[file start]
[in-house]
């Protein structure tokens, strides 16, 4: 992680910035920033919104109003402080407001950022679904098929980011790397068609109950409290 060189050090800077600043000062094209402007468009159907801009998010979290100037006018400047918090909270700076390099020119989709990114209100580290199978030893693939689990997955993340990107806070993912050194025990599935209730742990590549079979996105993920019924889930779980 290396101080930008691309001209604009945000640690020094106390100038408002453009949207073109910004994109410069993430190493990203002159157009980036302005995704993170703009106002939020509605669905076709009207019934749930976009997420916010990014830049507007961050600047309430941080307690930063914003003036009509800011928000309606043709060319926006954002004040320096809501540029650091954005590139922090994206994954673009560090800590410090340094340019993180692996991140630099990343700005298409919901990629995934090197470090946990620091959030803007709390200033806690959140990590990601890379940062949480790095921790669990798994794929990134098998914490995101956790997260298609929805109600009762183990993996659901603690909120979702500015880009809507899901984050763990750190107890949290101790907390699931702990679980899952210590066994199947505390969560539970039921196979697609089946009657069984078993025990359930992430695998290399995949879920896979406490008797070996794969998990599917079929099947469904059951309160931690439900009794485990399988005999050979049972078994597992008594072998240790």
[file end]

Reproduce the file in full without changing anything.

[in-house]
């Protein structure tokens, strides 16, 4: 992680910035920033919104109003402080407001950022679904098929980011790397068609109950409290 060189050090800077600043000062094209402007468009159907801009998010979290100037006018400047918090909270700076390099020119989709990114209100580290199978030893693939689990997955993340990107806070993912050194025990599935209730742990590549079979996105993920019924889930779980 290396101080930008691309001209604009945000640690020094106390100038408002453009949207073109910004994109410069993430190493990203002159157009980036302005995704993170703009106002939020509605669905076709009207019934749930976009997420916010990014830049507007961050600047309430941080307690930063914003003036009509800011928000309606043709060319926006954002004040320096809501540029650091954005590139922090994206994954673009560090800590410090340094340019993180692996991140630099990343700005298409919901990629995934090197470090946990620091959030803007709390200033806690959140990590990601890379940062949480790095921790669990798994794929990134098998914490995101956790997260298609929805109600009762183990993996659901603690909120979702500015880009809507899901984050763990750190107890949290101790907390699931702990679980899952210590066994199947505390969560539970039921196979697609089946009657069984078993025990359930992430695998290399995949879920896979406490008797070996794969998990599917079929099947469904059951309160931690439900009794485990399988005999050979049972078994597992008594072998240790």